I’ve had my share of miserable first dates.
Last fall, a guy I’d recently met took me to the movies. After a preview for the documentary Waiting for Superman played, he turned to me and whispered, “I wonder if that was based on a true story.” I smiled, then saw he was serious, and stifled the urge to laugh behind an awkward cough. After the film, he picked out a semi-expensive restaurant for dinner. The bill came and nearly grew dust lying on the table. Finally, I suggested we split it. He agreed, then realized he didn’t have enough money to cover his half of the tab.
I never saw him again, not because of his inability to differentiate documentaries from dramas, and not because he “accidentally” left his debit card in his “other wallet.” There just wasn’t any spark. He never called me again, and I never called him.
What makes first dates so awkward is that, to some extent, both parties are looking for the same thing. Sure, maybe one person just wants a one-night stand, while the other is already planning the monogramming on His & Her bath towels, but when it comes down to it, both people involved are looking for that spark. If it’s not there, it’s just not there.
But when it is, that's when things get difficult. You try to think of fun and witty things to say and worry they come out weird or lame. You’re conscious of every body movement, wondering what to do with your hands while sitting next to the person, coordinating logistics of how, when, and if you should make the first move.
All that nervous tension at least means the date is going well. And it can be conquered. Recently, I did a little barhopping in Ferndale to find out some inside tips on a successful first date. At the , work colleagues Jackie and Isaac -- who didn't want to give their last names -- had insights to share.
“I think the first date depends on your clientele,” Isaac said. “You should ask a couple probing questions to find out the girl’s groove, and that determines where your first date will be. I like sports bars, but she might not be into that. If she likes Italian, then Italian it is. I hate to admit it, but it’s a woman’s world.”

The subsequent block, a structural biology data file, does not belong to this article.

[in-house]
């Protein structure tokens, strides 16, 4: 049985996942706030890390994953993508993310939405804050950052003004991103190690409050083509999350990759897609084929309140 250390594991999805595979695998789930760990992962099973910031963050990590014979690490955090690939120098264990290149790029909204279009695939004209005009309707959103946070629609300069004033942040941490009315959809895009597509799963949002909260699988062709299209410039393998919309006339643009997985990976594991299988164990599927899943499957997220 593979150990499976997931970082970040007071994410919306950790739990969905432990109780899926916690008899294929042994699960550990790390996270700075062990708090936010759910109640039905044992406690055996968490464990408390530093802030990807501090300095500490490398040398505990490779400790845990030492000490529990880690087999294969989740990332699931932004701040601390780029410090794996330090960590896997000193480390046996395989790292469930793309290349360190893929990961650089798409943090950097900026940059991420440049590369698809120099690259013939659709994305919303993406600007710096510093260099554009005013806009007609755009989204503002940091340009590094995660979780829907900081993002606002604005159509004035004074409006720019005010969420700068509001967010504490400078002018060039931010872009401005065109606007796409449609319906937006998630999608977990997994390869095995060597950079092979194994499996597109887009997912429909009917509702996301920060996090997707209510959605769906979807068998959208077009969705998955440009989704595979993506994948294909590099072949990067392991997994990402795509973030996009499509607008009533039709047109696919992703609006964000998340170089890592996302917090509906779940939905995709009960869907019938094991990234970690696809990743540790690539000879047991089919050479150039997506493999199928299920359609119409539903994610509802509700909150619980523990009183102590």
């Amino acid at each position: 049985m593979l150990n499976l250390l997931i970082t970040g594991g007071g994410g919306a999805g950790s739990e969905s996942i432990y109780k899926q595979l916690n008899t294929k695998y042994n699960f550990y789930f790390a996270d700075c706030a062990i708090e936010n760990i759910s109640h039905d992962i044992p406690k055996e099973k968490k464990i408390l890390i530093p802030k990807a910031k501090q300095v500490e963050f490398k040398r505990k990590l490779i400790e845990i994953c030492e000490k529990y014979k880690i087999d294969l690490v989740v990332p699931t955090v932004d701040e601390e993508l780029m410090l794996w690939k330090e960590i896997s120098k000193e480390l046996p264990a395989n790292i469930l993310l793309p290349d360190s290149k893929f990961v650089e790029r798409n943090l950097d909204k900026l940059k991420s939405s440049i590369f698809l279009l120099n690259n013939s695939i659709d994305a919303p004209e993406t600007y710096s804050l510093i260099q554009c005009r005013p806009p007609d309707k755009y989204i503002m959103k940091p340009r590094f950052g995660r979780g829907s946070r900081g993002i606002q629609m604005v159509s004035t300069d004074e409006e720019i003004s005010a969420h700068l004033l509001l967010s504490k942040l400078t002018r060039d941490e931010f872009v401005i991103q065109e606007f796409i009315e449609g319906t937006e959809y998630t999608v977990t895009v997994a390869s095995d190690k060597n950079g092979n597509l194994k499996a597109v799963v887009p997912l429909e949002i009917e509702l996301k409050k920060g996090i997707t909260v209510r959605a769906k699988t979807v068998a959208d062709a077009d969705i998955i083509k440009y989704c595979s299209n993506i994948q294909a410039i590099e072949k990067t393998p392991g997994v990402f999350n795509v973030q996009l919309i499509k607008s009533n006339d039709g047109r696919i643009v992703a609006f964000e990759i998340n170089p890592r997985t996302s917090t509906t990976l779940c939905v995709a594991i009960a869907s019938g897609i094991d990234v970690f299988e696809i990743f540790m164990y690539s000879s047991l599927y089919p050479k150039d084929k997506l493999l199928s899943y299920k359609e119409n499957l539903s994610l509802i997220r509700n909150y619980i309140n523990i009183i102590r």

“On a first date, I’m looking for someone with good conversation, someone who can connect to the same values as me," she said. "And someone who makes good eye contact. I have to make that connection.”
Friends Dorey Mesleman and William Adams agreed good conversation was essential to a worthwhile date. “When (your date) doesn’t talk, that’s f---ing creepy,” Mesleman said.
But saying the wrong thing can also be problematic. “Don’t talk about past relationships,” Adams said.
“I hate when someone asks, ‘What are you?’ in reference to my ethnicity,” said Mesleman. “It’s really bad.”
Still, not every relationship kicks off with an official first date. Jacqui Diach, who's been with her boyfriend Johnny Ill for three years, doesn’t remember the first time they went out. “We were friends first,” she said, “ and lived next door to each other. Then I broke up with my boyfriend, and it just happened.” As for finding someone who clicks, Diach said, “Be as open and forward as you can be about who you are.”
So it seems the best advice is not to stress over the details. Plan only the where and when of the date, not every word you’re going to say, who’s going to pay, or whether you should kiss at the end of it.
“You just gotta be spontaneous,” Isaac said. “Don’t think about it too much, and don’t come in with expectations.”
And remember, a good night out doesn’t have to be romantic, impressive, expensive, or unique.
Adams described his ideal first date as being “anytime I’d want to see the person again.”